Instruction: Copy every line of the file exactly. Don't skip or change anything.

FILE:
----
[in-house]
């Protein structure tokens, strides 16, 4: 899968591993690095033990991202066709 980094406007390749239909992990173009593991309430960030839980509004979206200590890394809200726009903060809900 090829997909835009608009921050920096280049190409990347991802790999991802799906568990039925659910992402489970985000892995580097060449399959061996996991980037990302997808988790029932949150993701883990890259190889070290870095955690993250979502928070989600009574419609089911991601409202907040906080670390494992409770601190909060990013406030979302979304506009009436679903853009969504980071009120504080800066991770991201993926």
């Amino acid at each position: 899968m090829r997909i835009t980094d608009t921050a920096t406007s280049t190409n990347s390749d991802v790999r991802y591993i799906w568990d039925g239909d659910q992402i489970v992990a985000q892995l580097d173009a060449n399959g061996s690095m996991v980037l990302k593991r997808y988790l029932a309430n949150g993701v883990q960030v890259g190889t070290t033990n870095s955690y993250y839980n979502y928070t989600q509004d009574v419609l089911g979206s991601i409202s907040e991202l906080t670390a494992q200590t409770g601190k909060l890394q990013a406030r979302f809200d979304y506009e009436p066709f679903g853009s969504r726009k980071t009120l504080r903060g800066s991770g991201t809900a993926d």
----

[in-house]
């Protein structure tokens, strides 16, 4: 899968591993690095033990991202066709 980094406007390749239909992990173009593991309430960030839980509004979206200590890394809200726009903060809900 090829997909835009608009921050920096280049190409990347991802790999991802799906568990039925659910992402489970985000892995580097060449399959061996996991980037990302997808988790029932949150993701883990890259190889070290870095955690993250979502928070989600009574419609089911991601409202907040906080670390494992409770601190909060990013406030979302979304506009009436679903853009969504980071009120504080800066991770991201993926």
């Amino acid at each position: 899968m090829r997909i835009t980094d608009t921050a920096t406007s280049t190409n990347s390749d991802v790999r991802y591993i799906w568990d039925g239909d659910q992402i489970v992990a985000q892995l580097d173009a060449n399959g061996s690095m996991v980037l990302k593991r997808y988790l029932a309430n949150g993701v883990q960030v890259g190889t070290t033990n870095s955690y993250y839980n979502y928070t989600q509004d009574v419609l089911g979206s991601i409202s907040e991202l906080t670390a494992q200590t409770g601190k909060l890394q990013a406030r979302f809200d979304y506009e009436p066709f679903g853009s969504r726009k980071t009120l504080r903060g800066s991770g991201t809900a993926d």